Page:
This DIY Idea Is the One Way You Haven’t Thought About Decorating with Plants

updated Jun 25, 2020
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Plant chandelier

If you think you can’t possibly add another plant to your home because there’s no space on the floor or your tabletops, here’s a solution: a plant chandelier. These suspended structures are a stunning, unique way to display your favorite blooms, succulents, and ferns from the ceiling—and a lot less expensive than something glass or crystal.

Sure, they’re just decorative and certainly won’t provide light, but if you need a focal point in a room or feel like your setup might benefit from a little bit of greenery in an unexpected place, then this is the feature for you. One might be especially fun in a corner of your bathroom or over a desk area. They also don’t require any wiring, so they’re much easier to install than your average fixture but more on that later.  

I first fell in love with the idea of a plant chandelier in designer Mikel Welch’s Small/Cool experience dining area. He centered one over the dining table, and says you can DIY his fixture by spray-painting a plastic basket green, covering it with blooms, and anchoring in place with floral wire. That simple version is only one iteration, though. Ellen Heddleston, florist and co-owner of United States of Flowers in Portland, OR, has become somewhat of a plant chandelier expert ever since a client requested one for a wedding years ago. With craft store supplies, moss, and a variety of plants, Heddleston says it’s relatively easy—even for beginners—to make a multi-tiered plant chandelier. 

According to Heddleston, there are a few things to keep in mind when gathering your supplies. Because your chandelier will be hanging from the ceiling—presumably somewhat away from windows—you’re going to need plants that can thrive in this spot. “Ferns are a really good place to start because their natural environment is low light and mossy, and they’ll last a long time,” she says. “Succulents can be really good, too, but you have to make sure your space gets enough light to sustain those plants.”

If you want to use flowers, Heddleston suggests choosing something that dries well to avoid wilting—some ideas are Billy balls, marigolds, and carnations, which “come in a bunch of different colors so you can get funky,” she says. Leafy stems, like a combination of different varieties of eucalyptus or lavender, will work, too. 

Plant chandeliers are generally best for indoor use, but if you want to hang yours outside, you must use outdoor plants and not house plants because the entire thing will be exposed to the elements and will mold, rot, and brown if not. “The best bet is to have it hang in the house or on a covered porch or deck,” says Heddleston. “If you leave it exposed, it’s probably going to struggle.”

Once your plant chandelier is installed, maintenance is similar to other houseplants. “Take care of it by watering once a week to every 10 days,” Heddleston says. “Moss retains moisture very well, so it makes it easier to maintain. In between waterings, give the plants a spritz with a spray bottle to keep leaves moist and happy. Then, about once a month, take the structure down and give it a really good hose off.”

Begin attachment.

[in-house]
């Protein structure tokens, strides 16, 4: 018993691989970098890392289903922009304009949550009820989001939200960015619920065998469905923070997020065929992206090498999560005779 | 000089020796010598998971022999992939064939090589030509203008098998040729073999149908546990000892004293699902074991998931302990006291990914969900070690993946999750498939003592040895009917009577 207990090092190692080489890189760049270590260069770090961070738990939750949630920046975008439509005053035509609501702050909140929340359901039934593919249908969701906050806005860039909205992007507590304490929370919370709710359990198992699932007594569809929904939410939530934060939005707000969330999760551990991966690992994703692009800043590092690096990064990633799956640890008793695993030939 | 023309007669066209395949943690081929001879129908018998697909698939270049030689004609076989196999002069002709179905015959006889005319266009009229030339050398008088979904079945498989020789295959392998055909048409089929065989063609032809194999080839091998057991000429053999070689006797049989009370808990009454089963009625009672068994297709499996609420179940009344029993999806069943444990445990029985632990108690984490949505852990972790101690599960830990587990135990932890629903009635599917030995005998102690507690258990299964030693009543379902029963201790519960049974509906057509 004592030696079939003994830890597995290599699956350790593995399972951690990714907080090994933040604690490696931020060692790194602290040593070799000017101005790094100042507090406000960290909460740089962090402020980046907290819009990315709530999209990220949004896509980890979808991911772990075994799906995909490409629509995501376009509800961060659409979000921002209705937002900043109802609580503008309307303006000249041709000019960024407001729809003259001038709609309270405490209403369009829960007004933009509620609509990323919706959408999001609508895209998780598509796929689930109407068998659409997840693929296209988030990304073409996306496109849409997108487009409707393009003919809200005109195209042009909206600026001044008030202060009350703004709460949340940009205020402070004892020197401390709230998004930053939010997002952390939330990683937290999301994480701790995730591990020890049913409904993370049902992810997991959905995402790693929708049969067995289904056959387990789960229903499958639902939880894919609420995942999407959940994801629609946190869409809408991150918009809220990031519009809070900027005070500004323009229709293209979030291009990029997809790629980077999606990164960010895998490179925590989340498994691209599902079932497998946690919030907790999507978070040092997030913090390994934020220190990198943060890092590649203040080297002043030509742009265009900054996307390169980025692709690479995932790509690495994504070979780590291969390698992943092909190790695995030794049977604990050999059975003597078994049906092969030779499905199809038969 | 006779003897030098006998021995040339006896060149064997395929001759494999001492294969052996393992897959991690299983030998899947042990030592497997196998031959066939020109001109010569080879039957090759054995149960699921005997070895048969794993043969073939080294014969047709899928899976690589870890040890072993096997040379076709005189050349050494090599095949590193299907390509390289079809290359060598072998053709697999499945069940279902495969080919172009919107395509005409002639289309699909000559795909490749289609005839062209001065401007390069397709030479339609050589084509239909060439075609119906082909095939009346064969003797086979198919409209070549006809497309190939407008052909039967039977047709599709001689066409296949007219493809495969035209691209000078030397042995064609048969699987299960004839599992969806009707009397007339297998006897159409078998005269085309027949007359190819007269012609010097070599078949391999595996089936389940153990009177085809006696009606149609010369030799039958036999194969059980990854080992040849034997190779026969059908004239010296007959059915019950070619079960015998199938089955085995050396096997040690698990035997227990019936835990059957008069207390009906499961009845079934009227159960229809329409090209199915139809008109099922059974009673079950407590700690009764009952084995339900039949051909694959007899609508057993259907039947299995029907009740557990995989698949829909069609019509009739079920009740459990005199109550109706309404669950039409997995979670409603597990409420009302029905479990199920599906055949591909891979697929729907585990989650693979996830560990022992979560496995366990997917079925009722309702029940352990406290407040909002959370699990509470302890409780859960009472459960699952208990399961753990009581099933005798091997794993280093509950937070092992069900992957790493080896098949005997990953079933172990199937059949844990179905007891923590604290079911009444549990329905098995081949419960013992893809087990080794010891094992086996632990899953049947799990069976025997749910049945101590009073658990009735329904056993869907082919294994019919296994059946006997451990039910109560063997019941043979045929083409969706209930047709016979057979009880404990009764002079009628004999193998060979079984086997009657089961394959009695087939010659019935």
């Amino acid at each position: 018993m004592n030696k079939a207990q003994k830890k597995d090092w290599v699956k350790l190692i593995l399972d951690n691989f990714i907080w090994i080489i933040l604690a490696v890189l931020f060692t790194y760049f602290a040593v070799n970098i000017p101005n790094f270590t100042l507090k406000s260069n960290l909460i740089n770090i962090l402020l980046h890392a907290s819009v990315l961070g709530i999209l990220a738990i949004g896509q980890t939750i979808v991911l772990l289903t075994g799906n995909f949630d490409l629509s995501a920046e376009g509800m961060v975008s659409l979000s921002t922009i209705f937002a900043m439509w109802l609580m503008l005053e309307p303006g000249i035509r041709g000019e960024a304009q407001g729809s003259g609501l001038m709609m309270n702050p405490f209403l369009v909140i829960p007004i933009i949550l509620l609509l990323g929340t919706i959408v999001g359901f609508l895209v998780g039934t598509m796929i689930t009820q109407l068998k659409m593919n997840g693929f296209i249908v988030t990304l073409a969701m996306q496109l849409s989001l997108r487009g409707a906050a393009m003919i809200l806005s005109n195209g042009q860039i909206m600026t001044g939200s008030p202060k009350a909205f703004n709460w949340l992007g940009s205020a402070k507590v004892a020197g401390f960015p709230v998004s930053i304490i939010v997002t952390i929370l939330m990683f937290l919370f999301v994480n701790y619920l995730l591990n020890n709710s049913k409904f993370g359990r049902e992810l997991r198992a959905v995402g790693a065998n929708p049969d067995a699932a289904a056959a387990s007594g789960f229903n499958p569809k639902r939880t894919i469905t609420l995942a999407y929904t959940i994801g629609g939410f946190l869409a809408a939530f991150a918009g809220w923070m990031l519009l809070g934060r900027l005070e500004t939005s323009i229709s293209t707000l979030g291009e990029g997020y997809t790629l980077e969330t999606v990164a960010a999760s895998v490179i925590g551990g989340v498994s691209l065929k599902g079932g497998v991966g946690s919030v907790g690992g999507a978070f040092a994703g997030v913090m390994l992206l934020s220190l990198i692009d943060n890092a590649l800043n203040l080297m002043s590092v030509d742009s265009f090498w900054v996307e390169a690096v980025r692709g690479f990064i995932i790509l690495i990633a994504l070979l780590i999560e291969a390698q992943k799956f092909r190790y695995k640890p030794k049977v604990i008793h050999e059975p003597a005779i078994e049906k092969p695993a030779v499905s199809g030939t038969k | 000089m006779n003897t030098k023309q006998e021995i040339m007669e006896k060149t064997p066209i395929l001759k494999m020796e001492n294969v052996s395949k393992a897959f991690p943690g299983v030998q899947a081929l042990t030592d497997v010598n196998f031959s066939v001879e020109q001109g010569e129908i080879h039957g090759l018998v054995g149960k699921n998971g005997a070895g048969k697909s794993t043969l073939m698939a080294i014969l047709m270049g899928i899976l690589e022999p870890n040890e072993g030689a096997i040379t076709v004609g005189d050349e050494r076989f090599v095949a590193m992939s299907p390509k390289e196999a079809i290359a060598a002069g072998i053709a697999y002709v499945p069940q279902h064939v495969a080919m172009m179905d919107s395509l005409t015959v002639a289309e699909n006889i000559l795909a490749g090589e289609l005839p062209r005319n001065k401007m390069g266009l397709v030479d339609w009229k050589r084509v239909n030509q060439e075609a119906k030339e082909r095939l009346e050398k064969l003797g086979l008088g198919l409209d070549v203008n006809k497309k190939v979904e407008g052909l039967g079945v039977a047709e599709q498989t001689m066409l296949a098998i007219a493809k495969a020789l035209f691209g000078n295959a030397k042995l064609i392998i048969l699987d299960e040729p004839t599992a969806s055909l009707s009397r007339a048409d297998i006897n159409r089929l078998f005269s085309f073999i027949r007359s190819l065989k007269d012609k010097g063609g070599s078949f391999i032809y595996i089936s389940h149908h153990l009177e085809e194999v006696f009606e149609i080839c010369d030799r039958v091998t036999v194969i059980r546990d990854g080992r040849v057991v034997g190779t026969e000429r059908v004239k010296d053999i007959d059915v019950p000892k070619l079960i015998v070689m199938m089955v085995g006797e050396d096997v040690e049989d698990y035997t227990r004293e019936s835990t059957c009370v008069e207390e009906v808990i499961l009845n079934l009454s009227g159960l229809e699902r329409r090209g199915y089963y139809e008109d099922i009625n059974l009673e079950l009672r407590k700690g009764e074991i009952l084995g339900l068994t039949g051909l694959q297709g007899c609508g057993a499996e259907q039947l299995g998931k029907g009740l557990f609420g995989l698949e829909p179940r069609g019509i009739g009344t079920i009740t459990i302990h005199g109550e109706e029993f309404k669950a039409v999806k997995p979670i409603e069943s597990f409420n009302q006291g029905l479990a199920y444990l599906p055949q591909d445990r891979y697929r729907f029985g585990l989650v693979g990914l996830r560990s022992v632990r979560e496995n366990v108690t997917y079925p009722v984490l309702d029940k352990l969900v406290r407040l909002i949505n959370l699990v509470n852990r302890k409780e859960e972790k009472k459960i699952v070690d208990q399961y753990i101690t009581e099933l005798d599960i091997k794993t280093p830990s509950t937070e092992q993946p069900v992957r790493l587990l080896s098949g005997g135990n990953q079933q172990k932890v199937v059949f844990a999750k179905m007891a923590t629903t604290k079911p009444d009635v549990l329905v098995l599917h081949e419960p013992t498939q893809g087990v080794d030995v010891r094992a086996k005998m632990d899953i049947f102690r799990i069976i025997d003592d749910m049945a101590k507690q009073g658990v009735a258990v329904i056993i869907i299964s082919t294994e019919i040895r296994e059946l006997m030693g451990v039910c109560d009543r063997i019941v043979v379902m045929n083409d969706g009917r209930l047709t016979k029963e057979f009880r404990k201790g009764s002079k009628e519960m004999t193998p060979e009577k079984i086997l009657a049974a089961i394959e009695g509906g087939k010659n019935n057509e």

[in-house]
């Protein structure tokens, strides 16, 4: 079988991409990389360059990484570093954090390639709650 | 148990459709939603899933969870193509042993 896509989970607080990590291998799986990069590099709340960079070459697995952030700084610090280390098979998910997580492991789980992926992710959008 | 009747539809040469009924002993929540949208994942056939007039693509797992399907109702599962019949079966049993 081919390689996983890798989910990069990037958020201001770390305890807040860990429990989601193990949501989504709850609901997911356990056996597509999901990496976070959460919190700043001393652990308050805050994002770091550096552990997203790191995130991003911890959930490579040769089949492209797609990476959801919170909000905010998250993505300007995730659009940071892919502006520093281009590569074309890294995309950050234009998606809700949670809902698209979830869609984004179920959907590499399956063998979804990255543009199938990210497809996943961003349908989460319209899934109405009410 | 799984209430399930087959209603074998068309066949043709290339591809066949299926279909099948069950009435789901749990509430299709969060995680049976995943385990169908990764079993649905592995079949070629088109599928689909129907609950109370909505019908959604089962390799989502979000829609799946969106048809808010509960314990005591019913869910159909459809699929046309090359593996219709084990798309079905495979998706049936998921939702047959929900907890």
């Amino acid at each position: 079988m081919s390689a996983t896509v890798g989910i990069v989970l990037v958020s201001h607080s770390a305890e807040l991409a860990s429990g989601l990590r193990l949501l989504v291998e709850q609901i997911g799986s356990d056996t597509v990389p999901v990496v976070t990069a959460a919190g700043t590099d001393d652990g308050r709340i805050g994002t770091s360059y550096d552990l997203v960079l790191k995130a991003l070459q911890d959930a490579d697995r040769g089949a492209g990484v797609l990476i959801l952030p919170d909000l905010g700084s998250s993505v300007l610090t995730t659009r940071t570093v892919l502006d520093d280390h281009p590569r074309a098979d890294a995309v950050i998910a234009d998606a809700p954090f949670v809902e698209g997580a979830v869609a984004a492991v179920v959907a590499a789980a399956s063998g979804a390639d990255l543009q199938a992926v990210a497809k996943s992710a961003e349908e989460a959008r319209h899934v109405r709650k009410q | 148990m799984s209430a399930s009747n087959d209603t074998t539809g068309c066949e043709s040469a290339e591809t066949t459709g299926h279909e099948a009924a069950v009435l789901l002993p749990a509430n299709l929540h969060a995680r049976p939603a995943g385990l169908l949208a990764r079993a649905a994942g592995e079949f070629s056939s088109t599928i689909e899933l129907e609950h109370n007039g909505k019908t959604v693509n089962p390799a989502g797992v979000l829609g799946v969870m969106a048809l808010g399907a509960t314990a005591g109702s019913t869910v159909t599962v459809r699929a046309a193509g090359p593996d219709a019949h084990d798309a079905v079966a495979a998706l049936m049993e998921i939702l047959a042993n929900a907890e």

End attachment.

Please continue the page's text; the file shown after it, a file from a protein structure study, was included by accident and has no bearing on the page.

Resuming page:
Now that you know the ins and outs of plant chandeliers, see Heddleston’s simple step-by-step below for constructing your own at home. Just remember: no matter how tempting, never swing from the plant chandelier—or any chandelier, for that matter. 

Supplies and materials you’ll need for a plant chandelier

  • Caged living wreath form(s)
  • Moss
  • Soil
  • Plants or flowers (see above for suggestions)
  • Small garden trowel
  • Floral wire
  • Eye bolts and washers
  • S-hooks
  • Steel cable
  • Hammer

1. Make the Base with Moss and Dirt

Buy a caged living wreath form as a base to pack everything into. For this version, you’ll need two: a smaller one with about an 8-inch diameter and a larger one at around 14 inches. First, take the backs off of them and fill with live moss. This gives plants a base to lay in (like building a basket) and supports them so they don’t fall through the holes of the frame. Next, add a thin layer of moist soil on top of the moss to give the plants a place to root in. Less is more here, as the structure can get really heavy quickly, and you want it to safely hang from the ceiling. 

2. Nestle Your Plants and Flowers Inside

Once you have the wreath base set, flip the wreath form to face you. (The cage in the back prevents everything from falling out.) Dig little holes in the moss and soil to insert plants into. Make sure you balance out the weight of plants and flowers so they aren’t all on one side (this will prevent it from being lopsided when you hang it). Once all plants are in, wrap the frame and plants in place with floral wire. Since the structure will be hanging upside down, gravity could make the plants fall if they aren’t properly secured.

3. Attach the Chandelier to the Ceiling

Anchor and attach the fixture to a stud in the ceiling using eye bolts and washers, and then use medium-size S-hooks and steel cable to connect the first piece to the ceiling and the second (smaller) piece to the first piece. Voila! You’re done. Remember that this is a living object you’re creating that needs sunlight and water to survive, so take care of it and it will make your home beautiful for months to come.